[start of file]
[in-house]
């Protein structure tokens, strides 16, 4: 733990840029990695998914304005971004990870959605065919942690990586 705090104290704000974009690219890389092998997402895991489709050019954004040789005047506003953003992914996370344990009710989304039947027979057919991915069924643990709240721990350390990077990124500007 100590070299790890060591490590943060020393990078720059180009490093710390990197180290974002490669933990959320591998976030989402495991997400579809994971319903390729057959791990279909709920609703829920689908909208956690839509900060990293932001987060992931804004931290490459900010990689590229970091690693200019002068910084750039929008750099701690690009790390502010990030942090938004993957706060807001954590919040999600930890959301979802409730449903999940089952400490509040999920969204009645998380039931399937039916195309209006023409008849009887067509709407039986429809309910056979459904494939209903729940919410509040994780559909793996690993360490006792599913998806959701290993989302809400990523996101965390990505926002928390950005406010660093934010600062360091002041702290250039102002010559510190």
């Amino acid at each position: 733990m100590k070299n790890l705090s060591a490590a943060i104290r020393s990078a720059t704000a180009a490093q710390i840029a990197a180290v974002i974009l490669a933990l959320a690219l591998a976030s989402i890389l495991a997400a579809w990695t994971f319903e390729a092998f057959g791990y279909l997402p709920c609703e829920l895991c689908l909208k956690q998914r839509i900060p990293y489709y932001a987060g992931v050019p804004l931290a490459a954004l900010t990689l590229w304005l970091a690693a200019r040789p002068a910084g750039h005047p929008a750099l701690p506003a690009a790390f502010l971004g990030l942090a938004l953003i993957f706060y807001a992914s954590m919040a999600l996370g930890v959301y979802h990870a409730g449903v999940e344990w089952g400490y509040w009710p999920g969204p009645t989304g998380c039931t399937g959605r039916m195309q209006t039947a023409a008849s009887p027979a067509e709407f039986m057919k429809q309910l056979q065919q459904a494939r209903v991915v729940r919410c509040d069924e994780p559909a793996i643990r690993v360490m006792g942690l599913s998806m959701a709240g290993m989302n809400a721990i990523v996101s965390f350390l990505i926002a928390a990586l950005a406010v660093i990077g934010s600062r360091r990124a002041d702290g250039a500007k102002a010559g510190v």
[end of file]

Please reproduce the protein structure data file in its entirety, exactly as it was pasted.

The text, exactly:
[in-house]
């Protein structure tokens, strides 16, 4: 733990840029990695998914304005971004990870959605065919942690990586 705090104290704000974009690219890389092998997402895991489709050019954004040789005047506003953003992914996370344990009710989304039947027979057919991915069924643990709240721990350390990077990124500007 100590070299790890060591490590943060020393990078720059180009490093710390990197180290974002490669933990959320591998976030989402495991997400579809994971319903390729057959791990279909709920609703829920689908909208956690839509900060990293932001987060992931804004931290490459900010990689590229970091690693200019002068910084750039929008750099701690690009790390502010990030942090938004993957706060807001954590919040999600930890959301979802409730449903999940089952400490509040999920969204009645998380039931399937039916195309209006023409008849009887067509709407039986429809309910056979459904494939209903729940919410509040994780559909793996690993360490006792599913998806959701290993989302809400990523996101965390990505926002928390950005406010660093934010600062360091002041702290250039102002010559510190």
């Amino acid at each position: 733990m100590k070299n790890l705090s060591a490590a943060i104290r020393s990078a720059t704000a180009a490093q710390i840029a990197a180290v974002i974009l490669a933990l959320a690219l591998a976030s989402i890389l495991a997400a579809w990695t994971f319903e390729a092998f057959g791990y279909l997402p709920c609703e829920l895991c689908l909208k956690q998914r839509i900060p990293y489709y932001a987060g992931v050019p804004l931290a490459a954004l900010t990689l590229w304005l970091a690693a200019r040789p002068a910084g750039h005047p929008a750099l701690p506003a690009a790390f502010l971004g990030l942090a938004l953003i993957f706060y807001a992914s954590m919040a999600l996370g930890v959301y979802h990870a409730g449903v999940e344990w089952g400490y509040w009710p999920g969204p009645t989304g998380c039931t399937g959605r039916m195309q209006t039947a023409a008849s009887p027979a067509e709407f039986m057919k429809q309910l056979q065919q459904a494939r209903v991915v729940r919410c509040d069924e994780p559909a793996i643990r690993v360490m006792g942690l599913s998806m959701a709240g290993m989302n809400a721990i990523v996101s965390f350390l990505i926002a928390a990586l950005a406010v660093i990077g934010s600062r360091r990124a002041d702290g250039a500007k102002a010559g510190v």